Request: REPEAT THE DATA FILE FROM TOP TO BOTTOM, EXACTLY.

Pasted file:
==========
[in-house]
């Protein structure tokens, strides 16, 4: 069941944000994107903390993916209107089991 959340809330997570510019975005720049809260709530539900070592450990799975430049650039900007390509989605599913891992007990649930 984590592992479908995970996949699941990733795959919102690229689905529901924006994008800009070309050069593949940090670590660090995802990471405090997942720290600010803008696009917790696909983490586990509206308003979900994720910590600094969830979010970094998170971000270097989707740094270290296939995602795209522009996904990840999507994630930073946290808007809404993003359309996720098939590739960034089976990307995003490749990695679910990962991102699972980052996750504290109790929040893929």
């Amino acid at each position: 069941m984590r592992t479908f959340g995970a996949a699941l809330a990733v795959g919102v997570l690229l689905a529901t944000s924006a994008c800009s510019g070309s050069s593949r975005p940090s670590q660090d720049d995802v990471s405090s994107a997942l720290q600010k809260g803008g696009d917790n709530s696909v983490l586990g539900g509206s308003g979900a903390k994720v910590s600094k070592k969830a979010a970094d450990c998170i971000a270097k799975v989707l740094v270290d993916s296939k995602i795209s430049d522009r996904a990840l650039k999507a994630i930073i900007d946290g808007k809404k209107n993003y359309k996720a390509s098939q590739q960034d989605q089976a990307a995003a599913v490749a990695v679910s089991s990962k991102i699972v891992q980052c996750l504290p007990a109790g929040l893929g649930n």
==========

[in-house]
């Protein structure tokens, strides 16, 4: 069941944000994107903390993916209107089991 959340809330997570510019975005720049809260709530539900070592450990799975430049650039900007390509989605599913891992007990649930 984590592992479908995970996949699941990733795959919102690229689905529901924006994008800009070309050069593949940090670590660090995802990471405090997942720290600010803008696009917790696909983490586990509206308003979900994720910590600094969830979010970094998170971000270097989707740094270290296939995602795209522009996904990840999507994630930073946290808007809404993003359309996720098939590739960034089976990307995003490749990695679910990962991102699972980052996750504290109790929040893929």
């Amino acid at each position: 069941m984590r592992t479908f959340g995970a996949a699941l809330a990733v795959g919102v997570l690229l689905a529901t944000s924006a994008c800009s510019g070309s050069s593949r975005p940090s670590q660090d720049d995802v990471s405090s994107a997942l720290q600010k809260g803008g696009d917790n709530s696909v983490l586990g539900g509206s308003g979900a903390k994720v910590s600094k070592k969830a979010a970094d450990c998170i971000a270097k799975v989707l740094v270290d993916s296939k995602i795209s430049d522009r996904a990840l650039k999507a994630i930073i900007d946290g808007k809404k209107n993003y359309k996720a390509s098939q590739q960034d989605q089976a990307a995003a599913v490749a990695v679910s089991s990962k991102i699972v891992q980052c996750l504290p007990a109790g929040l893929g649930n």